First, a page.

Sunday, March 18, 2012

Maryland Juice Talks Policy w/ Top Chef Tom Collichio, Harry Reid's Brain, Ben Huh & Bob Marley Film Producer at SXSW

#OccupyLife + Subversive Art

BACKGROUND: Last week, Maryland Juice had the privilege of attending this year's SXSW festival in Austin, Texas. The annual gathering brings thousands of people together to showcase the latest technology, screen award-winning films, and listen to the next wave of innovative musical acts. The gathering has the feel of a World's Fair reboot, and I was psyched to be able to represent Demand Progress at the festival.

I arrived in Austin, Texas with little to no formal agenda; rather I was there with a vague goal of meeting up with techno-activists from the SOPA/PIPA battle. Indeed, I had never met most of the key figures with whom I had worked in a loose coalition with for the past year. Many of them were planning on attending the technology-focused portion of the SXSW festival, and so I decided to join them.

To be sure, I had many robust and productive conversations about future activist experiments with many sage minds and next-generation figures in the movement for Internet freedom. But more intriguing to me were the unexpected conversations I had with people about policy -- both tech-related and more conventional. My SXSW experience included policy ranting with Top Chef Tom Collichio, Senate Majority Leader Harry Reid's former Chief of Staff Susan McCue, CEO Ben Huh, film producer Steve Bing and more!

JUICE TALKS SHOP WITH BEN HUH, KING OF LOL CATS - I didn't expect that my final formal meeting in Austin would involve plotting political strategy with the guy responsible for inflicting "lol cats" on the world. His name is Ben Huh, and he is the founder and CEO of the meme and "cute cat photo"-based website It (and he) are responsible for facilitating the creation of horrifying viral photos like the one below:
Maryland Juice now has a Cheezburger site. DOH!

Last January, Ben put some claws into his "lol cats" by having them join in the historic Internet "blackout" to protest the SOPA/PIPA Internet censorship legislation that Congress was trying to ram down our throats:

ARE MEME'S THE DOMINANT POLITICAL CARTOONS OF OUR DAY? - The process of defeating SOPA & PIPA politicized an entire generation of Internet users and radicalized website operators on the need to protect themselves from undue government and corporate control. Indeed, every day as more Internet users are exposed to these new modes of activism, they are themselves encouraged to take matters into their own hands -- ie: did you see the rapid success of the #JSA movement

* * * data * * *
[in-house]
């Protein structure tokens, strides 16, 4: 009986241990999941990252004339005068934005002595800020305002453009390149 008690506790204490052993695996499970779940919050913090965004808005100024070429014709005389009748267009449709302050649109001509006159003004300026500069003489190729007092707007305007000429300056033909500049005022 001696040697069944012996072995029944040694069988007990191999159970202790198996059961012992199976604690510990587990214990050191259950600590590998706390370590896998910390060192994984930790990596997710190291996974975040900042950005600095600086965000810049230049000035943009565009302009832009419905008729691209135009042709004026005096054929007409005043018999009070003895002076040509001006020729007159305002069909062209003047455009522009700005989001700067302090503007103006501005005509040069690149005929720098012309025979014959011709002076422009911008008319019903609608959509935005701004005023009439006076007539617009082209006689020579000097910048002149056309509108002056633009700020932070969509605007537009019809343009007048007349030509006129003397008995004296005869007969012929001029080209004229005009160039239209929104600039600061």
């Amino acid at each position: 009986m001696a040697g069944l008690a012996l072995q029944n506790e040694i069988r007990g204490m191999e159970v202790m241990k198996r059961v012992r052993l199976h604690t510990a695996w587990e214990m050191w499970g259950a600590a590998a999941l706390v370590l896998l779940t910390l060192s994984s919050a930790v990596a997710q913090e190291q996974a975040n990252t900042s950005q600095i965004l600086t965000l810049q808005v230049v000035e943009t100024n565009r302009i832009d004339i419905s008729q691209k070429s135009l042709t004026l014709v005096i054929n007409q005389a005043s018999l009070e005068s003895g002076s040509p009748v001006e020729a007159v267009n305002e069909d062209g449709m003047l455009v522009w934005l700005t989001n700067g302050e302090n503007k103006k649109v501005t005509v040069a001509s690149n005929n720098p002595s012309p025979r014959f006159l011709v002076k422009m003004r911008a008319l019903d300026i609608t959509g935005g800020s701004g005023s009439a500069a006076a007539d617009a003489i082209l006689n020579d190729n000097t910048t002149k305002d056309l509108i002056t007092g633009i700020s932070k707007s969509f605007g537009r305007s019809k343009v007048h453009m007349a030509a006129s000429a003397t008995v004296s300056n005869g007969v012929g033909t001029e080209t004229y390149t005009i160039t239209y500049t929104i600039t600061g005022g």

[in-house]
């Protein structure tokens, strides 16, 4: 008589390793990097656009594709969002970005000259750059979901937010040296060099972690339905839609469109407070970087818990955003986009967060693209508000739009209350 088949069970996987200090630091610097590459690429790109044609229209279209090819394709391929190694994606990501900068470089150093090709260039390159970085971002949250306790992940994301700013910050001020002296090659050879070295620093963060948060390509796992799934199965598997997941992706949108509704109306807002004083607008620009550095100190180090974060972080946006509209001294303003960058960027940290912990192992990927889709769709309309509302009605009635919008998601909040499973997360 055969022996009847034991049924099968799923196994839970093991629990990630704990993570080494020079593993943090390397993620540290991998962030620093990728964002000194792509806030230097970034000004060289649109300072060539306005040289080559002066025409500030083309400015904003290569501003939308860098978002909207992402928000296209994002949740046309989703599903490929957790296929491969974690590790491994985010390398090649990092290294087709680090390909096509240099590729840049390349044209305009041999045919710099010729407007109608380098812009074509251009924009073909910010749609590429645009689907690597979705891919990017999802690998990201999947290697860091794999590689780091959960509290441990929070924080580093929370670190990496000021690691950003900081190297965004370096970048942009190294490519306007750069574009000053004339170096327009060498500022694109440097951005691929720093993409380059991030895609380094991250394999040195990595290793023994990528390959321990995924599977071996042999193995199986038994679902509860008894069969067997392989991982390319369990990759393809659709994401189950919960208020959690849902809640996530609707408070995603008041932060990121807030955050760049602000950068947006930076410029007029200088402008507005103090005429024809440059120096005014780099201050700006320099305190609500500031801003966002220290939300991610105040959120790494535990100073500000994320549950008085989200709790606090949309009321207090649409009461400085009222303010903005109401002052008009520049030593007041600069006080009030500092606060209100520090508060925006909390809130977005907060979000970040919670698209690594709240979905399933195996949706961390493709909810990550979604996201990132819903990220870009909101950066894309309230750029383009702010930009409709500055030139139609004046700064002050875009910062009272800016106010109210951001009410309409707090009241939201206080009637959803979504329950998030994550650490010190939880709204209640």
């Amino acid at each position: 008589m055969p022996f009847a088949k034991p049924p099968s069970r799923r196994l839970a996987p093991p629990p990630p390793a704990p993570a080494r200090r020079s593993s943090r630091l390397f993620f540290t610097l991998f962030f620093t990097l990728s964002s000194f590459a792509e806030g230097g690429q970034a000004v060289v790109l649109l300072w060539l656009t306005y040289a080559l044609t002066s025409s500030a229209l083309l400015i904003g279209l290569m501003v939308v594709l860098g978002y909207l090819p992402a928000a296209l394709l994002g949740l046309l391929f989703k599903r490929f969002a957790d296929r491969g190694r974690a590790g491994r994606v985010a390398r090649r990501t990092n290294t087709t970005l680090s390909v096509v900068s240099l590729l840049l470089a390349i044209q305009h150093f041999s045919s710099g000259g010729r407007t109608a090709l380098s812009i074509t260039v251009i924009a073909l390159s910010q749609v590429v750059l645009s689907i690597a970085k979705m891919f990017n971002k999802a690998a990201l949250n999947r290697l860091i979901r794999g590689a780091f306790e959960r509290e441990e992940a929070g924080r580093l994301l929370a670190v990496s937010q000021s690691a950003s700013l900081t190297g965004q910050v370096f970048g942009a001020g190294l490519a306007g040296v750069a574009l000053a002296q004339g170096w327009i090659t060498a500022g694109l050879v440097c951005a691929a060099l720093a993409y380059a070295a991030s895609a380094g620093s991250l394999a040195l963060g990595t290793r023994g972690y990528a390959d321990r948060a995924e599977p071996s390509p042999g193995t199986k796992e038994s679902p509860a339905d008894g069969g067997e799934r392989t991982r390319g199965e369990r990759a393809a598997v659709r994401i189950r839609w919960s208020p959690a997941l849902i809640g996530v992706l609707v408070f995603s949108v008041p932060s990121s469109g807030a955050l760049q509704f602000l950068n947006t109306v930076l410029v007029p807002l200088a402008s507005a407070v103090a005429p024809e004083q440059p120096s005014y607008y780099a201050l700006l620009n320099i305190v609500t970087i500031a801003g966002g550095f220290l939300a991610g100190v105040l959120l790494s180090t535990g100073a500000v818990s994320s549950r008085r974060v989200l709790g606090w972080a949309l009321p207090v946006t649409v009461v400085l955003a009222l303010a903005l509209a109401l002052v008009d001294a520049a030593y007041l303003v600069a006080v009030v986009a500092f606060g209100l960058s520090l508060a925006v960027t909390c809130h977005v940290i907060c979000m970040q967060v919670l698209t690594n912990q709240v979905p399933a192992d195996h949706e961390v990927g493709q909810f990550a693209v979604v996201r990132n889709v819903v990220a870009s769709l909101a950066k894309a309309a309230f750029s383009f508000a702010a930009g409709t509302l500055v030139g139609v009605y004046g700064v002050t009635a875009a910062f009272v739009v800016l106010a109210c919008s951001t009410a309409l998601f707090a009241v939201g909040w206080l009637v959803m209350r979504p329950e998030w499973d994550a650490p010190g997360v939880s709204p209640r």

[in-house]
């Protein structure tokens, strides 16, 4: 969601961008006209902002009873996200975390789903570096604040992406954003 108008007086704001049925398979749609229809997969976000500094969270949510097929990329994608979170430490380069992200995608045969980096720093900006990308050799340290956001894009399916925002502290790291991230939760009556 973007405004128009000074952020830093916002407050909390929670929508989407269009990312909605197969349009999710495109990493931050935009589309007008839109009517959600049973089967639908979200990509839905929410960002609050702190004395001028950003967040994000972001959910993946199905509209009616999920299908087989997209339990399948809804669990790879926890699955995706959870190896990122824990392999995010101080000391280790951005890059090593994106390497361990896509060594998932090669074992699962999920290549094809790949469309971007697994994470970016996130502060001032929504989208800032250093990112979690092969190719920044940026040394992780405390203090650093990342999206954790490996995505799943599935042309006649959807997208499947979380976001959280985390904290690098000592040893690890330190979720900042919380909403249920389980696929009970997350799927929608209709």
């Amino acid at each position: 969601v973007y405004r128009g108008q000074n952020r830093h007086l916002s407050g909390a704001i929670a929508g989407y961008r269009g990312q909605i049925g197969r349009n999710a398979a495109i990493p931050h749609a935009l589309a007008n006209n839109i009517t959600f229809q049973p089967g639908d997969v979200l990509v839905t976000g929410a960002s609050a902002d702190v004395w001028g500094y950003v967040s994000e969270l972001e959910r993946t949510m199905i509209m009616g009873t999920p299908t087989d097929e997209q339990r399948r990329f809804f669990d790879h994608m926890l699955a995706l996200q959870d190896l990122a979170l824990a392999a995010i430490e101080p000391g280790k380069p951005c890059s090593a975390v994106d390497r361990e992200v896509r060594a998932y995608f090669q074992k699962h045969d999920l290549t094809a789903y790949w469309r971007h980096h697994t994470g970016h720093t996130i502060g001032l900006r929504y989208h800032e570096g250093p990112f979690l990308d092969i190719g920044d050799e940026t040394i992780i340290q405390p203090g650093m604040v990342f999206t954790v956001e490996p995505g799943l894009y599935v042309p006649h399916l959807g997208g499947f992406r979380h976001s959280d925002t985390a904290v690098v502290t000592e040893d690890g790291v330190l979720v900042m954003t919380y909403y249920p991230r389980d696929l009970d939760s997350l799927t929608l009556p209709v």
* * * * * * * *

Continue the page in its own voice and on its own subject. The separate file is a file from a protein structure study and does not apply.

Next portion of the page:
You may have also noticed, for example, that Internet memes used to be mostly stupid jokes forwarded by friends -- but increasingly meme creators are using humor to carry a political message. This to me spells a transition of political satire from the newspaper/cartoon format to the digital "meme" world. In essence, political satire has become democratized as production and publication are increasingly user-generated.

STOP: Are you confused? Are you curious what I mean by "Internet meme?" Below, I provide an example of a "meme" that is directed at Sam Arora. I also provide an excerpt from the Wikipedia entry:
WIKIPEDIA: An Internet meme is an idea that is propagated through the World Wide Web. The idea may take the form of a hyperlink, video, picture, website, hashtag, or just a word or phrase, such as intentionally misspelling the word "more" as "moar" or "the" as "teh". The meme may spread from person to person via social networks, blogs, direct email, news sources, or other web-based services. An Internet meme may stay the same or may evolve over time, by chance or through commentary, imitations, parody, or by incorporating news accounts about itself. Internet memes can evolve and spread extremely rapidly, sometimes reaching world-wide popularity within a few days.
See one example of a satirized "meme" below:

But in spite of the rapid success of meme-driven political causes, Ben Huh (arguably the King of Memes), isn't just going to be dropping meme-bombs on politicians in the future.... Oh no, he's getting downright political, because the politicians have pissed off the Internet. You'll just have to wait and see the results of The Great Lol Cat Revolt in the future. Stay tuned!

JUICE PUSHES NET FREEDOM & CIVIL LIBERTIES W/  HARRY REID AIDE - After strategizing on a range of new activities to build a political voice for the Internet, I had an opportunity to chat with U.S. Senate Majority Leader Harry Reid's former Chief of Staff. How's that for quick turnaround? (Just kidding). Susan McCue, the Majority Leader's former top aide, was sitting next to me at the one and only film screening I had time to attend during SXSW. Ever in citizen-lobbyist mode, I put a bug in her ear about the Democrats' seemingly flagging resolve on civil liberties and Internet freedom over the past few years. Thankfully, she didn't disagree that Democrats ought to re-double efforts to burnish their brand as the Party "that got" the Internet.

On civil liberties, however, she did describe some interesting behind-the-scenes work by Harry Reid to finally get rid of the military's infamous "Don't Ask Don't Tell" policy this year. Fair enough -- but we'll still have to check back in on the Internet freedom bit in the future though. There are many anti-Internet user efforts percolating right now, and it sounds like the Dems may be willing to hear us out. Time for Internet users to bulk up our political muscle!